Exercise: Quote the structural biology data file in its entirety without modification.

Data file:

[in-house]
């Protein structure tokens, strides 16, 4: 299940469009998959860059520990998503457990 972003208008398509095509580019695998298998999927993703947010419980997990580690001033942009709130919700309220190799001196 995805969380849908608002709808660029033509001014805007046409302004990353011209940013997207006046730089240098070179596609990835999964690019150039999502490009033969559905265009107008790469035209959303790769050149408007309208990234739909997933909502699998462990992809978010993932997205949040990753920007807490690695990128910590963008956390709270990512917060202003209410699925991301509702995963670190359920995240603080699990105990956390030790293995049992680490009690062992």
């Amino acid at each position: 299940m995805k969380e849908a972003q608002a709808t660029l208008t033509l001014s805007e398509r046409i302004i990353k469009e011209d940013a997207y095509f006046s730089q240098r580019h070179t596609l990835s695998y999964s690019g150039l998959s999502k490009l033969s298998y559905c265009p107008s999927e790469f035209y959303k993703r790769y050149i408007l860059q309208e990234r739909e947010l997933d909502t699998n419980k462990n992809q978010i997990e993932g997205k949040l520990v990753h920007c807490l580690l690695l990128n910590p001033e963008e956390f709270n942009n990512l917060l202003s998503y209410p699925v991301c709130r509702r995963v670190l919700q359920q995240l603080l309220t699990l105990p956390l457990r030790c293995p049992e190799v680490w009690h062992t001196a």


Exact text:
[in-house]
């Protein structure tokens, strides 16, 4: 299940469009998959860059520990998503457990 972003208008398509095509580019695998298998999927993703947010419980997990580690001033942009709130919700309220190799001196 995805969380849908608002709808660029033509001014805007046409302004990353011209940013997207006046730089240098070179596609990835999964690019150039999502490009033969559905265009107008790469035209959303790769050149408007309208990234739909997933909502699998462990992809978010993932997205949040990753920007807490690695990128910590963008956390709270990512917060202003209410699925991301509702995963670190359920995240603080699990105990956390030790293995049992680490009690062992």
């Amino acid at each position: 299940m995805k969380e849908a972003q608002a709808t660029l208008t033509l001014s805007e398509r046409i302004i990353k469009e011209d940013a997207y095509f006046s730089q240098r580019h070179t596609l990835s695998y999964s690019g150039l998959s999502k490009l033969s298998y559905c265009p107008s999927e790469f035209y959303k993703r790769y050149i408007l860059q309208e990234r739909e947010l997933d909502t699998n419980k462990n992809q978010i997990e993932g997205k949040l520990v990753h920007c807490l580690l690695l990128n910590p001033e963008e956390f709270n942009n990512l917060l202003s998503y209410p699925v991301c709130r509702r995963v670190l919700q359920q995240l603080l309220t699990l105990p956390l457990r030790c293995p049992e190799v680490w009690h062992t001196a």